My last post failed to deal with how Collin interacts with my family. A regrettable oversight that will now be rectified!
[Warning: Some people don't like when I frankly discuss/make jokes about my parents being dead, because it is sad and/or it makes them feel awkward. Those people should read another blog right now! Maybe this one.]
Ok, now that the Delicate Daisies are distracted, let’s be real: Collin gets off easy on the whole in-laws front because my parents are dead. Sure, he had to pass muster with my siblings, aunts, uncles, cousins, and Grammy. But that’s child’s play compared to meeting parents, right? I mean, Ben Stiller didn’t star in a really unfunny movie called “Meet the Cousins,” right? (At least not yet.)
And my parents were, don’t get me wrong, totally awesome, but also kind of bizarre in ways that would make being their son-in-law a challenge.
For example, they taught me the very firm rule to call your elders “Mr. Whatever” or “Ms. Suchandsuch.” I’m still getting used to calling Collin’s parents by their first names, despite regular casual communication.
Collin likes to joke that he would have called my dad (Brian) and my mom (Marty), “B-Money” and “M-Dawg.”
He says he would have asked for their permission for my hand in marriage by saying, “Yo, B-Money, M-Dawg. I wanna hit that even when we’re old. You dig?”
I can imagine how this would have played out.
My mom would have laughed hysterically (along with the klutziness and the eczema, one trait I got from her is being what is politely called a “good audience”) and then probably smacked a copy of Sisterhood is Powerful onto his chest and warned him to read that before he tries proposing (got the feminism from her too).
My dad’s fingers would have started to twitch at “B-Money.” By “hit that” he’d have a cigarette lit. While my mom laughed and ranted to Collin about coverture, my dad would puff away while writing notes on the pad he always kept in his shirt pocket behind his pack of cigs.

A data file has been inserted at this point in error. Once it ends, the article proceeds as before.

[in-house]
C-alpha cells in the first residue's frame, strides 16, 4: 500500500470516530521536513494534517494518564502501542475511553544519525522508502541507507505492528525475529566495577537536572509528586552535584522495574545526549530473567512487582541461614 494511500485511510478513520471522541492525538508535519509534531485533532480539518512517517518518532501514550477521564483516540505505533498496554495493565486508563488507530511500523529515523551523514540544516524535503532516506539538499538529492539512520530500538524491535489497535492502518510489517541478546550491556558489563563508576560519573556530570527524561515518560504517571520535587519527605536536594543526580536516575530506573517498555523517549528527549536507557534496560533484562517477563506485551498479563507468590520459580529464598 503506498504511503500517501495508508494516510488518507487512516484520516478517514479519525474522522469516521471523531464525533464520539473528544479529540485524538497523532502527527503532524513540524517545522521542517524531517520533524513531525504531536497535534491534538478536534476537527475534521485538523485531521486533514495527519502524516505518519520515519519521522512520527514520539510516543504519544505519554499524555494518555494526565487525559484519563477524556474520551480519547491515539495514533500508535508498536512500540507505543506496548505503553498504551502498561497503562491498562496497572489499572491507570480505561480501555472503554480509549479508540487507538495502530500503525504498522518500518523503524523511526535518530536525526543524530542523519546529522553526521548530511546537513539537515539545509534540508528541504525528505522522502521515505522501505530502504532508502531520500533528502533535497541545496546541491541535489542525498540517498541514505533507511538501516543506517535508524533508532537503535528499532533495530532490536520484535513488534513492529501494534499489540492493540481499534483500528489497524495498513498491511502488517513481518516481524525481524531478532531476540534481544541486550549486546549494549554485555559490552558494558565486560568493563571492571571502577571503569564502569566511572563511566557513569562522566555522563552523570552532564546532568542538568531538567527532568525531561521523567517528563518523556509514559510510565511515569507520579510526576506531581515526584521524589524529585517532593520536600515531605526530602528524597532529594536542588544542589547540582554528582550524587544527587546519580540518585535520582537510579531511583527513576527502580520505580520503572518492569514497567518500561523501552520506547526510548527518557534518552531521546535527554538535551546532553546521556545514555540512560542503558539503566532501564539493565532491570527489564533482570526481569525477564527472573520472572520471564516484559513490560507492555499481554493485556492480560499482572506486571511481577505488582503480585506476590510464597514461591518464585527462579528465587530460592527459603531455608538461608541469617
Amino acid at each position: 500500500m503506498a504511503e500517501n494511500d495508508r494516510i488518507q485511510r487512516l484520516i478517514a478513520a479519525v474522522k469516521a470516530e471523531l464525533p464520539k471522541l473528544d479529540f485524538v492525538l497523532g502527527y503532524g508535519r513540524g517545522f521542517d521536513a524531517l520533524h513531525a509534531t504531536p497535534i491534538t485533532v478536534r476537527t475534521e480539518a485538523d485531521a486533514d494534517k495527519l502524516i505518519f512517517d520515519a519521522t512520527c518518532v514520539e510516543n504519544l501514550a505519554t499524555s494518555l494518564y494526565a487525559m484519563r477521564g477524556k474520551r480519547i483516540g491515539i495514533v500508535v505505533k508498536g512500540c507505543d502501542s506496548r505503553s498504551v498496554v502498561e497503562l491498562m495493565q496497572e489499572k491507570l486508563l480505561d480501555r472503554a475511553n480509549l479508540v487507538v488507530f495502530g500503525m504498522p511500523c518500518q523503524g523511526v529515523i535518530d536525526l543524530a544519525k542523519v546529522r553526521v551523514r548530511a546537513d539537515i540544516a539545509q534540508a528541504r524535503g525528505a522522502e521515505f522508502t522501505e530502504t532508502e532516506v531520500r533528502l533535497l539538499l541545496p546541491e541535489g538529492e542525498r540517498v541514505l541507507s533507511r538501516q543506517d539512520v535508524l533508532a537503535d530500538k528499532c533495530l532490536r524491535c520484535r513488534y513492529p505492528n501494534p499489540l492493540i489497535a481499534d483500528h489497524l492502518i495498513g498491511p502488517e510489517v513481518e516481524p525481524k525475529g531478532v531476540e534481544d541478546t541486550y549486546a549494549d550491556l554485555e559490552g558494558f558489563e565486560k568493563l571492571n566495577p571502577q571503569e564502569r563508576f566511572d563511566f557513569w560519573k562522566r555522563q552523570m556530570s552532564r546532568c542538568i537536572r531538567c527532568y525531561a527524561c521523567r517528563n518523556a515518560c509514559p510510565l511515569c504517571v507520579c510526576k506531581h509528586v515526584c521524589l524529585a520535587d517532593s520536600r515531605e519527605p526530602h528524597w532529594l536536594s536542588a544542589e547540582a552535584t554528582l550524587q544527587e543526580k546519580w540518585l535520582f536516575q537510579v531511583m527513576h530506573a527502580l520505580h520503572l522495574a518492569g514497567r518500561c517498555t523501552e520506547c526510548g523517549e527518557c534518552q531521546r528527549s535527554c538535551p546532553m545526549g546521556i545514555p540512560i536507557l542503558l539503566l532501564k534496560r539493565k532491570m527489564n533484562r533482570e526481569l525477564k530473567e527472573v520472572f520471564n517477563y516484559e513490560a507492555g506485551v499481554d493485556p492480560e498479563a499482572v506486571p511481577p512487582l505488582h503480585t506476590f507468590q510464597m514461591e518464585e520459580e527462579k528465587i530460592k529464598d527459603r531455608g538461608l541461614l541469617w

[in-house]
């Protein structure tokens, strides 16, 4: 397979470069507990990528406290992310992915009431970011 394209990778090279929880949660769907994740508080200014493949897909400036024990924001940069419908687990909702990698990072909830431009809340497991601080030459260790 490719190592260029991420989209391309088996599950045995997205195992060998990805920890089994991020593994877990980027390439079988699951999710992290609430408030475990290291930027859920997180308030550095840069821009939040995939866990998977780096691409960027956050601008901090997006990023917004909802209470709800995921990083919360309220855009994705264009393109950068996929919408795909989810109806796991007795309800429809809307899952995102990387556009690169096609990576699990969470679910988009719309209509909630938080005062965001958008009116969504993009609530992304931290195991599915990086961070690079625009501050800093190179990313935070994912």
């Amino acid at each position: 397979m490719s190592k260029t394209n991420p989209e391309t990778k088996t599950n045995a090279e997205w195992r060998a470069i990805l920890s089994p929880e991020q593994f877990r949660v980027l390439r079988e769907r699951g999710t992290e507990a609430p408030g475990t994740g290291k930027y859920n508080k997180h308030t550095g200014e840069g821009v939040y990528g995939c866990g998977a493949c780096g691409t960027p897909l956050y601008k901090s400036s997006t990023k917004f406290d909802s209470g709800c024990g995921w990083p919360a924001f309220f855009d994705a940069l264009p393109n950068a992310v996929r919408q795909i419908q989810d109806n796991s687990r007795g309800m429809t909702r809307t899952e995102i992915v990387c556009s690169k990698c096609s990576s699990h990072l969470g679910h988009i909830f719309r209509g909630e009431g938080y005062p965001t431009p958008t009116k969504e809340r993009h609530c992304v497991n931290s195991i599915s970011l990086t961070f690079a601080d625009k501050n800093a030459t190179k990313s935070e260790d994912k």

My mom would have trailed off, noticing my dad’s silent focus. “Bri, honey, what are you doing?”
“A flat refusal felt too pedestrian, so I’m writing this kid a playlist of ’60s pop songs with the word ‘no’ in the lyrics. Was it the Human B-E-I-N-Z or B-E-I-N-G-Z?’”
“Hm, a stupid name. Maybe that will help get my point across to C-Killa over here.”
And I hope, at this point, Collin would have piped in with the only pop culture reference that could redeem him in my father’s eyes. “Dude! Have you ever seen Killer Klowns From Outer Space?”
My dad would look up from his list-making. He’d tap the ash his from his cigarette. There’d be the hint of a smile poking out from under his moustache. “I have. It’s on my list of terrible movies with great titles, right after The Incredibly Strange Creatures Who Stopped Living and Became Mixed-Up Zombies.”
Collin would pump his fist in the air and say,”Whaaaaat? Awesome!”
My dad would take a long drag, a good excuse for a thoughtful pause. And the he’d extinguish the cigarette, extend his hand, and warmly say, “Welcome to the family, Son!”